05 November 2013

How to Decipher Japanese Addresses

(I originally wrote this back in 2002, but the original site has since fallen off the internet. Here is a slightly updated version.)

If you spend enough time wandering around Tokyo, you will undoubtedly run across fliers or billboards that identify stores that you'd like to visit. The problem is: given an address, how can you figure out where the store is located? Addresses in Japan are not laid out as familiar StreetName+Number combinations.

If you're staying in a hotel with English-speaking staff, you can ask them for help. However, since that's not always an option, this section briefly covers how to break apart Japanese addresses and find them on the map. This discussion assumes that you have a good map like the Tokyo City Atlas available.

To practice reading addresses, here is a scan of a flier from Mandarake. Note that this flier is from late 2001, so the information may no longer be accurate!

The flier identifies 6 stores, but only 3 of them are in the Tokyo area. The simplest way to weed out the non-Tokyo stores is to look at the phone number - if it begins with "03", then it's definitely a Tokyo store; if it doesn't, then it might be in suburban Tokyo or it could be in some other part of Japan. (Note that if you're reading addresses off of billboards, then you probably don't have to worry about this since you're not likely to encounter many out-of-Tokyo addresses.)

Since the upper left store satisfies the "03" requirement, let's investigate that address further. It is:

Focusing on the bottom three lines (where the address is), we have:
 JR 中野 駅 北口 徒歩 5 分 
まんだらけ 中野 店 TEL03-3228-0007
〒164-0001 東京都 中野区 中野 5-52-15

 JR なかの えき きたぐち かち 5 ふん 
まんだらけ なかの みせ TEL03-3228-0007
〒164-0001 とうきょうと なかのく なかの 5-52-15

 JR Nakano-eki kitaguchi kara 5 fun 
Mandarake Nakako-mise TEL03-3228-0007
〒164-0001 Toukyou-to Nakano-ku Nakano 5-52-15
The first line (with the black background) tells you which train station to use - the 駅 character (eki = train station) follows the name of the train station, in this case 中野 (Nakano). The rest of this line says that the store is a 5 minute walk from the north entrance of this station.

Now, if you can find Nakano station on the map, you're in good shape. But not all train stations are easy to find (Nakano is an exception), so we can pretend that we don't know where to look and continue taking apart the address.

The second line doesn't say much: まんだらけ is the name of the store (Mandarake), 中野店 (Nakano-mise) simply means "Nakano store", and the phone number isn't much good unless you know enough Japanese to carry on a phone conversation.

The last line gives the information that you need to find the store. Ignore the postal code at the front and verify that the address begins with 東京都 (Toukyou-to) - this indicates that the address is indeed located in Tokyo. Checking these characters is better than relying on the "03" heuristic given above since the outlying areas of Tokyo do not use the 03 telephone prefix.

Now skip ahead until you find the 区 (ku) character. The characters immediately before this character identify the "ku", or ward, in Tokyo. There are only 23 of these wards in Tokyo and you can find a listing of all of them on page 4 of the Tokyo City Atlas. Because there are only 23 of them, you can easily scan through them to find the matching ward (even if you're not very good with kanji). The listing on page 4 also gives a pointer to the pages that contain more detailed maps of the ward.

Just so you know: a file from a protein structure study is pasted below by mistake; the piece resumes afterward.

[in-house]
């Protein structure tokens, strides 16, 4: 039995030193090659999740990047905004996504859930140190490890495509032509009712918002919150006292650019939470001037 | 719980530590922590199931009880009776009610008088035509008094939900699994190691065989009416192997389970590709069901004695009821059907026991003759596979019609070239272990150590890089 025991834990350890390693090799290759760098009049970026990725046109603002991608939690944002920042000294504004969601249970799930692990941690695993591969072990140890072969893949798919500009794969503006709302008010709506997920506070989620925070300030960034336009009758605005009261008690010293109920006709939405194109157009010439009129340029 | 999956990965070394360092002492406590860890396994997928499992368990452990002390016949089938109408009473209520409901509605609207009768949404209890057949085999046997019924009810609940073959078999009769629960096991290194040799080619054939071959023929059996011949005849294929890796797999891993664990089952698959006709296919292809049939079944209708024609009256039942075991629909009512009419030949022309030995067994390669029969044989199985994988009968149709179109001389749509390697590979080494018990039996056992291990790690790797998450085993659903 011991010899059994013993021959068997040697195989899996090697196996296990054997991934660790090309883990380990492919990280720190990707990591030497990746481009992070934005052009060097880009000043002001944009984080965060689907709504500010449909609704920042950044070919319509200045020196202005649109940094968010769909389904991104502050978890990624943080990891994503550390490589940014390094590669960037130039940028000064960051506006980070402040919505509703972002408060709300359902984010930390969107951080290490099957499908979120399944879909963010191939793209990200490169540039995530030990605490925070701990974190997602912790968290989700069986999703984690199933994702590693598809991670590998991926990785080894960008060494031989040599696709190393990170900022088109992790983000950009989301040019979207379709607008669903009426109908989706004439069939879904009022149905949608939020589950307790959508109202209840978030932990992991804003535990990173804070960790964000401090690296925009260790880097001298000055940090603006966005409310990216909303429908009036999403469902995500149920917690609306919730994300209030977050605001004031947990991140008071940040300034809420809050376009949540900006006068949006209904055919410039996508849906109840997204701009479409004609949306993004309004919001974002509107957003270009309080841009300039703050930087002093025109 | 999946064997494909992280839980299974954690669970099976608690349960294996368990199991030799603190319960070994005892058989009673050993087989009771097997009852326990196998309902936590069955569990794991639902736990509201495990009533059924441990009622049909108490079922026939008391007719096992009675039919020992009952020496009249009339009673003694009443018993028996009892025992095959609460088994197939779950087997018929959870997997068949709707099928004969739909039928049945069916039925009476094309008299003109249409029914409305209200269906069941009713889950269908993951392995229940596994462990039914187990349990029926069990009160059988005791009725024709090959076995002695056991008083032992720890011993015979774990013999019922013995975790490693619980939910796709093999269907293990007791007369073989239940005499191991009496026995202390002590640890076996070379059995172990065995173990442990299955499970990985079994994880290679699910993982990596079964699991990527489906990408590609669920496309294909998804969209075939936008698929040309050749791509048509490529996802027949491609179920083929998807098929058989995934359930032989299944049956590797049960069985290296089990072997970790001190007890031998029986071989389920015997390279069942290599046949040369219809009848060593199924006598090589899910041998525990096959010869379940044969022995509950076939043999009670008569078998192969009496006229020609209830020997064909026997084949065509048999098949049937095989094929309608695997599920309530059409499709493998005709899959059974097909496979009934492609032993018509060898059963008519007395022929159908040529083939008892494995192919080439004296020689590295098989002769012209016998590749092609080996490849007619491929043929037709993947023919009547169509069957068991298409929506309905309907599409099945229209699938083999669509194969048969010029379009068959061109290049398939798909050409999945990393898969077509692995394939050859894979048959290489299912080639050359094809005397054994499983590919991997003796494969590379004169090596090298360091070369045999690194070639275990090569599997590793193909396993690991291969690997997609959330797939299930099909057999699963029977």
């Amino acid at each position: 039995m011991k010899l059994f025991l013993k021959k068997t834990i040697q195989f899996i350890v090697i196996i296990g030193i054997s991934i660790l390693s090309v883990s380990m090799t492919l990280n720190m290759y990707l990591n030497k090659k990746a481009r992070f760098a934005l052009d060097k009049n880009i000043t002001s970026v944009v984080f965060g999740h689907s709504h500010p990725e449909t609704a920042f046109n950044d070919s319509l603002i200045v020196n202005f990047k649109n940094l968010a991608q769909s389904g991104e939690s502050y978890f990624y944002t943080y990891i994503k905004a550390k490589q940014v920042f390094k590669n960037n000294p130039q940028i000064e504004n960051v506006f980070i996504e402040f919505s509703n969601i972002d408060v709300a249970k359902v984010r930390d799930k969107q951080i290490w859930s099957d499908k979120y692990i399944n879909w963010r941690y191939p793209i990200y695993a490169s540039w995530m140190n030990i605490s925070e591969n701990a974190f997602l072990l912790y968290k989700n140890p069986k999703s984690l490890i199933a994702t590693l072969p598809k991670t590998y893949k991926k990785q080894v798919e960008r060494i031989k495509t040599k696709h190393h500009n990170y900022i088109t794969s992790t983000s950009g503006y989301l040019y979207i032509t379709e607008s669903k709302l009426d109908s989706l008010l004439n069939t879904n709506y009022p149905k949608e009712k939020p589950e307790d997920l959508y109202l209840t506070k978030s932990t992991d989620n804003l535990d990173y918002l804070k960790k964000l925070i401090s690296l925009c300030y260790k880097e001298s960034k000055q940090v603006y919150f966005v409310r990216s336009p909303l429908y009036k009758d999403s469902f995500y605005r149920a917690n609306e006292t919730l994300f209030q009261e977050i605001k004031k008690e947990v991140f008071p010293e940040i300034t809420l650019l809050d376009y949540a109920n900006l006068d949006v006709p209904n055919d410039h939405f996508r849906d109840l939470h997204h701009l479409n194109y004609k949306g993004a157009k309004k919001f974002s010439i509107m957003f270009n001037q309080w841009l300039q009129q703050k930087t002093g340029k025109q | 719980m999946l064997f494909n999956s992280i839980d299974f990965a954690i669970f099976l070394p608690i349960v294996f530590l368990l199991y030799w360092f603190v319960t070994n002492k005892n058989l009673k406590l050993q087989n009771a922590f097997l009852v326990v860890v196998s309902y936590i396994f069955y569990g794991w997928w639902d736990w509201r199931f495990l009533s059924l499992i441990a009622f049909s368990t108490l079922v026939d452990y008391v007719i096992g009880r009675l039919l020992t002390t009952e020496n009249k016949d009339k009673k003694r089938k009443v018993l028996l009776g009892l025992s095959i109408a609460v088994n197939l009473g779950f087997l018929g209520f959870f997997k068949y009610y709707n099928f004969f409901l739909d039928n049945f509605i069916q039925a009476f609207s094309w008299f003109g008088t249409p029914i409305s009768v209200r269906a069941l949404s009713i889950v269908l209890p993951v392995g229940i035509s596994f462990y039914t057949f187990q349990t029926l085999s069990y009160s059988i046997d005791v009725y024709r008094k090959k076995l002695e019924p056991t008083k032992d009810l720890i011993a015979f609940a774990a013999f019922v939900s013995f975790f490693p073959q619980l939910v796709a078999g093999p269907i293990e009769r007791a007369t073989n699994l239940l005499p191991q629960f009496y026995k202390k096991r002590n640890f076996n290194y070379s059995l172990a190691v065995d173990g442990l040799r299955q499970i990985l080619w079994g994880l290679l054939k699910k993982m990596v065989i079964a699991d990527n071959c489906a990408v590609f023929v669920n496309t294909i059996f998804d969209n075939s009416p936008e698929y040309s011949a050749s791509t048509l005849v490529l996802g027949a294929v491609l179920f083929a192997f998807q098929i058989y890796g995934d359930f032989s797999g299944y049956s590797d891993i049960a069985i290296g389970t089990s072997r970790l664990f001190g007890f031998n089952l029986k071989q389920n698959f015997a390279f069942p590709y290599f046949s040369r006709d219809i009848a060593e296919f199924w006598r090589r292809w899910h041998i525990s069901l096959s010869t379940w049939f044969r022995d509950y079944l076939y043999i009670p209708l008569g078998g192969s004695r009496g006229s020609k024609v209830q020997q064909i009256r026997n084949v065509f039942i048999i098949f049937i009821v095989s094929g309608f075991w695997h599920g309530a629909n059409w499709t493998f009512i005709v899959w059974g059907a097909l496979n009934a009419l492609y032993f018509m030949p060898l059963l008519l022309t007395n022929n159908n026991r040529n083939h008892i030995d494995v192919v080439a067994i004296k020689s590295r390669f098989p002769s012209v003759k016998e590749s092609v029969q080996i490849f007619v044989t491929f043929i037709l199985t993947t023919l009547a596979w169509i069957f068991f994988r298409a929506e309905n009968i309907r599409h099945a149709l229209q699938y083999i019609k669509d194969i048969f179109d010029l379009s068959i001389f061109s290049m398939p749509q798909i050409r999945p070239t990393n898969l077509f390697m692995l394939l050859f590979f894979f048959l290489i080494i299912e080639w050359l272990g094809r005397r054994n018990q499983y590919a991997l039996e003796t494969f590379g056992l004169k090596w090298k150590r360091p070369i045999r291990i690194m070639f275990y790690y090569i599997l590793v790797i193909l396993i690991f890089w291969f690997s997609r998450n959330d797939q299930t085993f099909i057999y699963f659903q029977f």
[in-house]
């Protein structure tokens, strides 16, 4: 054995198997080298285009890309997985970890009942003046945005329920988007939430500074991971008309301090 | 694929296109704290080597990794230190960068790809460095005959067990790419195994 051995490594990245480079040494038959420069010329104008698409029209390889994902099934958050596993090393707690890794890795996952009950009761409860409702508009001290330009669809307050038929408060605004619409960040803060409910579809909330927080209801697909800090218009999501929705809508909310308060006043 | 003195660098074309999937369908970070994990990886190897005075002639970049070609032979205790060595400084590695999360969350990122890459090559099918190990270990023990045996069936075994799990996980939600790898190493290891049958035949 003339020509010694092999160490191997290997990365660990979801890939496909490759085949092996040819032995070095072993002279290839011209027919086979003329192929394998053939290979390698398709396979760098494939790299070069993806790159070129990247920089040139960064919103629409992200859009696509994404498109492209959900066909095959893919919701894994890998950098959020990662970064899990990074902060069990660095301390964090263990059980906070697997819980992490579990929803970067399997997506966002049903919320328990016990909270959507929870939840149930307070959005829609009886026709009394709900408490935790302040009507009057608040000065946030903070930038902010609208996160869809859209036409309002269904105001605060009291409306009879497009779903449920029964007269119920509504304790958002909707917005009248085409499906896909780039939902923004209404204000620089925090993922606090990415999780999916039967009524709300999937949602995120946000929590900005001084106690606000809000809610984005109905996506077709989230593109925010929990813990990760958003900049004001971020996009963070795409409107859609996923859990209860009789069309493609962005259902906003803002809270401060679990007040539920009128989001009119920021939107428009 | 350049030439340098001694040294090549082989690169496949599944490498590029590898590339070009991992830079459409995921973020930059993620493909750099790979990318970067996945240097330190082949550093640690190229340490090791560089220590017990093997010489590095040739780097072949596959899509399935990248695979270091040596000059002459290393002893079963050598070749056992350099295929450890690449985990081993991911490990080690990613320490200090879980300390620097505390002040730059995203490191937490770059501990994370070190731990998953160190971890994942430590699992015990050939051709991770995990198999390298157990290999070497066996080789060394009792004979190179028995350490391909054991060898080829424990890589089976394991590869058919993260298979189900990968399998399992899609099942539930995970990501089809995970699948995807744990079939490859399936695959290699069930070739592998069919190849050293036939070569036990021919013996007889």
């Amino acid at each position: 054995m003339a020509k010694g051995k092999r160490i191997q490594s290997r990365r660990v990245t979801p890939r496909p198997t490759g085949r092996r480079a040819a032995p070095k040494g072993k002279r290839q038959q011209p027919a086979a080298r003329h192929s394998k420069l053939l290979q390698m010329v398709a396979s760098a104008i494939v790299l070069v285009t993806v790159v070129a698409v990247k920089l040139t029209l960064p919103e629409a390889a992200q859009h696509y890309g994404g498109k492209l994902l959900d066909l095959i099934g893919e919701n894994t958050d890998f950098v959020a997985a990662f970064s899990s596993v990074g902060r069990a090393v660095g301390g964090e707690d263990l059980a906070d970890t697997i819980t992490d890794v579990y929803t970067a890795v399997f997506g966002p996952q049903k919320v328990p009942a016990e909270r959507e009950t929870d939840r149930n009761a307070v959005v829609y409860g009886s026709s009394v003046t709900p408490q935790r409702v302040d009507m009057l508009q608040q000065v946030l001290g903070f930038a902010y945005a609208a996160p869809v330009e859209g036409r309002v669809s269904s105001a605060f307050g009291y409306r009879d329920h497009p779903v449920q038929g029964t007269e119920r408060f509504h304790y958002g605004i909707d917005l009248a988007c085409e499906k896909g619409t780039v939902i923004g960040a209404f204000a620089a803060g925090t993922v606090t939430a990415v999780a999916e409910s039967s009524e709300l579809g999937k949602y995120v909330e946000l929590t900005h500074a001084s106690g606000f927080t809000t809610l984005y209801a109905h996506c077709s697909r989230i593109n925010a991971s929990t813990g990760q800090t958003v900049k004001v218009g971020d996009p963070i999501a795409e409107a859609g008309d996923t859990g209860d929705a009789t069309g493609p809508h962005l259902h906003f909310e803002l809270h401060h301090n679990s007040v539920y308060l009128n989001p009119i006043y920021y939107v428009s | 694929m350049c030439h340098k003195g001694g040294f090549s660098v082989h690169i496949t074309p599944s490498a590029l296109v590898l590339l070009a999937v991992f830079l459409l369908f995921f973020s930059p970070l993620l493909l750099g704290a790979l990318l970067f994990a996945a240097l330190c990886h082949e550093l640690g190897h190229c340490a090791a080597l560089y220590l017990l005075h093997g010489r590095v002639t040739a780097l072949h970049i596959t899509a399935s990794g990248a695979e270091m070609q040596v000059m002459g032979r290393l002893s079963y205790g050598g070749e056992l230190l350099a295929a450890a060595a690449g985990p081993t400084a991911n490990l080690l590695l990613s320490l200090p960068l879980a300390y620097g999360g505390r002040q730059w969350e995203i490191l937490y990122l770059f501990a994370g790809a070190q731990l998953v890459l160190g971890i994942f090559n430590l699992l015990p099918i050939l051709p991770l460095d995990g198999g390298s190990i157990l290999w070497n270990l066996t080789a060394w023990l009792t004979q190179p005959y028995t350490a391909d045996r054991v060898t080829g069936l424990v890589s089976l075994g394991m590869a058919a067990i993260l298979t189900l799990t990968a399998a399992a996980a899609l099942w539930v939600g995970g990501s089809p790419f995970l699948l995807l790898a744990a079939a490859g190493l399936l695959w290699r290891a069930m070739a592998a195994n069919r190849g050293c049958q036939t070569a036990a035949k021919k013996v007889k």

Nakano-ku can be found on page 56. In the following image, Nakano-ku is outlined in red:

The rest of the address is the city name (中野 = Nakano) and the numbers (5-52-15) which identify the building within that city. Nakano is easily found within Nakano-ku - it's the area around the train station (outlined in blue in the following image).

Nakano is further divided into 6 districts (called 丁目 choume) and we're looking for district 5 (the first number from our 5-52-15 address). In the Tokyo City Atlas, the districts are identified by black number in parentheses, so we're looking for (5). This is the upper-central part of Nakano, just north of the train station.

Within the district, we can now look for the second number, 52, which is the block within this district. The blocks are marked in blue but, because this map is lower detail that the ones earlier in the book, not every number is noted on this map. The closest number is 51, but that's close enough - you can go to that area and walk around until you find the store.

On additional piece of information that we can use is up in the little map that they give on the flyer. Right beneath where is says 中野まんだらけ (Nakano Mandarake), there is a second line: ブロードウェイビル2F〜4F (buro-dowei biru 2F - 4F = Broadway Building 2F - 4F) which means that the store is located in this building. The Broadway Building is marked on the map (right next to the blue 51), so we have confirmed that we've identified the right place.

The last number, 15, is the exact building address. In practice, I haven't found this number to be very useful when looking for stores. Keep your eyes open and wander around the area and you should be able to find it.

For reference, here is the same address shown in Google Maps: